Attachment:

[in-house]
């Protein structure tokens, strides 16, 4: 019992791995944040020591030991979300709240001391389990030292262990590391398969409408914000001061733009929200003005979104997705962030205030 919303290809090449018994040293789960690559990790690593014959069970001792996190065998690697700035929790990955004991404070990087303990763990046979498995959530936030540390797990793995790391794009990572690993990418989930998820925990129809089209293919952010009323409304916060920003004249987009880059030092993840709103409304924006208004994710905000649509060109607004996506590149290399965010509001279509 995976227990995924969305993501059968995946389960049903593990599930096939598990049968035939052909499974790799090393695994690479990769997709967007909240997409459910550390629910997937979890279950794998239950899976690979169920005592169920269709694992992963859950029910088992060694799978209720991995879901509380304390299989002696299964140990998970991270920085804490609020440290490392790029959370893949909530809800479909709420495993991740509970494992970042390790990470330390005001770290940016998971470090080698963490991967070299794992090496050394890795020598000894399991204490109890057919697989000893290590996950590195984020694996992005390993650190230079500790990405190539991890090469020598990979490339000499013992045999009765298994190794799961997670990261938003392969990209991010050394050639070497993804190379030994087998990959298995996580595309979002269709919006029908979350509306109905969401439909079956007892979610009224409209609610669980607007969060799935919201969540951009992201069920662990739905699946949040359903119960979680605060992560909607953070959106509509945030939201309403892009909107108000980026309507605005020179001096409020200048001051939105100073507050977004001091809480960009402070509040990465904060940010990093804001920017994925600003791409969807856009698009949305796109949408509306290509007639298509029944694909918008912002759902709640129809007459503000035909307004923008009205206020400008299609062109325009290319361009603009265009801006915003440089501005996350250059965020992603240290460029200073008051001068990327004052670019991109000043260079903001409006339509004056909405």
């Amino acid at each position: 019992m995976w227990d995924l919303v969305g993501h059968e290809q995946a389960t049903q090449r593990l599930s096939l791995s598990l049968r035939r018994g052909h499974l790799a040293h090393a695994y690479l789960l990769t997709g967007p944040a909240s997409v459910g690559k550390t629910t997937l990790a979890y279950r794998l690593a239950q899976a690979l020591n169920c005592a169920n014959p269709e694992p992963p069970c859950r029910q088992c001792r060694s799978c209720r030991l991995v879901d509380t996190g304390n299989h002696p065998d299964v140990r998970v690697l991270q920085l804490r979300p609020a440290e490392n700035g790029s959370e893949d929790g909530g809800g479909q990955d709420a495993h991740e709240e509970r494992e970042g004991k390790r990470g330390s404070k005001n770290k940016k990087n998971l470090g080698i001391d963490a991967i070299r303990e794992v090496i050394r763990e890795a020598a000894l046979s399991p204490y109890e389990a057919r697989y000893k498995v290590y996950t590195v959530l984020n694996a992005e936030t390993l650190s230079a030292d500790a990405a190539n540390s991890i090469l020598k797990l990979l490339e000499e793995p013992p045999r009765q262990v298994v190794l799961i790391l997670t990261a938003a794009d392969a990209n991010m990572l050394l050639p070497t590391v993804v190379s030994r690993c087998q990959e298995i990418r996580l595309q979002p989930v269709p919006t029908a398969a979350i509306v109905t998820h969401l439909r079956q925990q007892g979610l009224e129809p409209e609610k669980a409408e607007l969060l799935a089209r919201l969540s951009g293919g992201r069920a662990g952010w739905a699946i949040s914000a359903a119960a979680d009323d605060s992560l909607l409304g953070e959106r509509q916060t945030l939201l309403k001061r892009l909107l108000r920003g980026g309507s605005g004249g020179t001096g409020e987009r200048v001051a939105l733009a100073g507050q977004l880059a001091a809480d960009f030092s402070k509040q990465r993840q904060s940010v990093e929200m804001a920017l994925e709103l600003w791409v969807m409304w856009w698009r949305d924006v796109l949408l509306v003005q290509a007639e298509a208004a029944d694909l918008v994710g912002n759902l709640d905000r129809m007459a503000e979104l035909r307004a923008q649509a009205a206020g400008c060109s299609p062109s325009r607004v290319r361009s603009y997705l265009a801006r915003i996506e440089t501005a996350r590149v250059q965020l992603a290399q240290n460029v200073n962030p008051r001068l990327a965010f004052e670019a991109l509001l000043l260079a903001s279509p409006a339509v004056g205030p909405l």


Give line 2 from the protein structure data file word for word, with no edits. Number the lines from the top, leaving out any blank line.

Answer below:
């Protein structure tokens, strides 16, 4: 019992791995944040020591030991979300709240001391389990030292262990590391398969409408914000001061733009929200003005979104997705962030205030 919303290809090449018994040293789960690559990790690593014959069970001792996190065998690697700035929790990955004991404070990087303990763990046979498995959530936030540390797990793995790391794009990572690993990418989930998820925990129809089209293919952010009323409304916060920003004249987009880059030092993840709103409304924006208004994710905000649509060109607004996506590149290399965010509001279509 995976227990995924969305993501059968995946389960049903593990599930096939598990049968035939052909499974790799090393695994690479990769997709967007909240997409459910550390629910997937979890279950794998239950899976690979169920005592169920269709694992992963859950029910088992060694799978209720991995879901509380304390299989002696299964140990998970991270920085804490609020440290490392790029959370893949909530809800479909709420495993991740509970494992970042390790990470330390005001770290940016998971470090080698963490991967070299794992090496050394890795020598000894399991204490109890057919697989000893290590996950590195984020694996992005390993650190230079500790990405190539991890090469020598990979490339000499013992045999009765298994190794799961997670990261938003392969990209991010050394050639070497993804190379030994087998990959298995996580595309979002269709919006029908979350509306109905969401439909079956007892979610009224409209609610669980607007969060799935919201969540951009992201069920662990739905699946949040359903119960979680605060992560909607953070959106509509945030939201309403892009909107108000980026309507605005020179001096409020200048001051939105100073507050977004001091809480960009402070509040990465904060940010990093804001920017994925600003791409969807856009698009949305796109949408509306290509007639298509029944694909918008912002759902709640129809007459503000035909307004923008009205206020400008299609062109325009290319361009603009265009801006915003440089501005996350250059965020992603240290460029200073008051001068990327004052670019991109000043260079903001409006339509004056909405």